The “outer darkness” is the opposite of an inner light.  To be cast there is to deny the Mind of Christ.  The outer darkness is all the answers a Big Brain becomes speechless to know.  The inner light comes from a heart in love with God.

This moral then makes it easier to read the last verse, which states: “For many are called, but few are chosen.”  It can lead to confusion, since the man who ended up being cast out can seem to have answered a call. Why, then, wasn’t he chosen?  Doesn’t God love everyone?

The man has to be understood as being there under false pretenses. It is like someone going to a church because he thinks he will be more promotable at work that way. The man was not there to be committed to God and Christ on a permanent (24/7/365.25) basis. He was called, but he rejected the true call.

When we read “few are chosen,” certainly God only allows those who love Him deeply from their hearts to marry Him and become One with the Trinity – be a Saint.  But, the deeper meaning is (sadly) how few will choose to sacrifice their egos and submit totally to God’s Will.  All are called to do that, because the “slaves” took the invitations to those who were not born of a special race and/or religion.  No one goes to the kingdom of God simply by birth, with no special requirements of any kind.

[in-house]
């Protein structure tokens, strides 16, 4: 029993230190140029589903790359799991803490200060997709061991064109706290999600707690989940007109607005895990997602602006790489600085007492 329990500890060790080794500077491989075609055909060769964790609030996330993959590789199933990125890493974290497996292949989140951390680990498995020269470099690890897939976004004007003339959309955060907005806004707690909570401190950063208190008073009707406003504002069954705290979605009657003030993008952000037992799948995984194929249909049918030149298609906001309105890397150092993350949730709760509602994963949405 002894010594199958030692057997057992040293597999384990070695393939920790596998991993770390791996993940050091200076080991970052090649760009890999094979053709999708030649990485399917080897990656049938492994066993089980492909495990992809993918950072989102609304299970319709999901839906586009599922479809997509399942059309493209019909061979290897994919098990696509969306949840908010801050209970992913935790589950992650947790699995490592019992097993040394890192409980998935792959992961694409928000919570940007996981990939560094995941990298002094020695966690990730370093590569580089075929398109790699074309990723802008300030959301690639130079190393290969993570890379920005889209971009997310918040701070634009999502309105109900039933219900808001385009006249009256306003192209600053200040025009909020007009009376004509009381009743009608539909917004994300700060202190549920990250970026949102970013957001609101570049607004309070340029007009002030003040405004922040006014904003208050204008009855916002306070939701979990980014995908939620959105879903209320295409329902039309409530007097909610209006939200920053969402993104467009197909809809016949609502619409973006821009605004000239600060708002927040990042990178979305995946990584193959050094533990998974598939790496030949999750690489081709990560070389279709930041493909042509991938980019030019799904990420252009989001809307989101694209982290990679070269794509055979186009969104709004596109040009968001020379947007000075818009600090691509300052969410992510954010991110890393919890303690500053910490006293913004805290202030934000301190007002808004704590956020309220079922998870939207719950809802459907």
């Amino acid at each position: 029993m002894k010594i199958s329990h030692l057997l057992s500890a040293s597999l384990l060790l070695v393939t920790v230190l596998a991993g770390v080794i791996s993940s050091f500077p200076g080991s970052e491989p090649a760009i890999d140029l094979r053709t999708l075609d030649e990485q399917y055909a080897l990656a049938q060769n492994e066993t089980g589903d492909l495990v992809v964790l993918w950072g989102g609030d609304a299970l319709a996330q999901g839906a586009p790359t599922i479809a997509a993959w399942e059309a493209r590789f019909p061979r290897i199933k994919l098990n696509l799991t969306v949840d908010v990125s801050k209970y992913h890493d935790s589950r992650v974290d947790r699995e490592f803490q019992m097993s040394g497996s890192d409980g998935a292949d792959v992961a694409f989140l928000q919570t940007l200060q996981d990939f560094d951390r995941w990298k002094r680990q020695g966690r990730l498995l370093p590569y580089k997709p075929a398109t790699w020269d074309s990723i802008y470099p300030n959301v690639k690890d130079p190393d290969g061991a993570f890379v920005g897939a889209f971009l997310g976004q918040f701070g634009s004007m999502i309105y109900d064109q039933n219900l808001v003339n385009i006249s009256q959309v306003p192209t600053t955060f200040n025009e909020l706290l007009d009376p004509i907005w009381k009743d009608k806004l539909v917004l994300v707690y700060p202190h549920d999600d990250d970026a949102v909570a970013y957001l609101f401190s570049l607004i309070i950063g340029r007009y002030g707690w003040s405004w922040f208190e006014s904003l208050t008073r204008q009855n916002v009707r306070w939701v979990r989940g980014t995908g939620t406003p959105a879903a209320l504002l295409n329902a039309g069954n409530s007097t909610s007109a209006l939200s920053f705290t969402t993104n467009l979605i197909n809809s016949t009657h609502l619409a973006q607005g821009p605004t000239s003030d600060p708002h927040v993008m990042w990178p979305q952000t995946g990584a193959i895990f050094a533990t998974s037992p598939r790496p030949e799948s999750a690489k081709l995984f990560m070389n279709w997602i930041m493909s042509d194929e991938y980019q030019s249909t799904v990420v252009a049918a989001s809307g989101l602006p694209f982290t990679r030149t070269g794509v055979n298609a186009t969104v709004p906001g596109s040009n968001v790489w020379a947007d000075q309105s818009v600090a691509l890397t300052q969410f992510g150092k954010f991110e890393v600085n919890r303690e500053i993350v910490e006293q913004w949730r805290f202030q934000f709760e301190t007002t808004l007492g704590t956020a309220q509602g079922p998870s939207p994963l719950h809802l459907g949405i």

One has to earn that.  And, when they say you can’t take it with you, it means more than material things.  No Big Brains allowed either.  The young, rich ruler who Jesus told how to be assured of eternal reward was to get rid of that brain that thinks having more than others makes that point.  Then, when Jesus said, “Follow me,” that meant accept God’s invitation to be married, so he would be the next Jesus … Christ … God’s Son.

If only the males of the world could see themselves as called to a wedding banquet to be the bride of God … to become “his son” through marriage … then the world would have a chance of being a better place.  However, the world makes men surround themselves with that defender mentality; and it is hard for both sexes to sacrifice ego and trust in the LORD.

We all know there is only one Son of God, who is Jesus Christ, who sits at the right hand of God. Marriage to God brings about the rebirth of Jesus Christ in the one wearing the wedding gown, reclining before God in subservience. This is quintessentially the meaning of being Christian.  Listen to what the “slaves” are saying.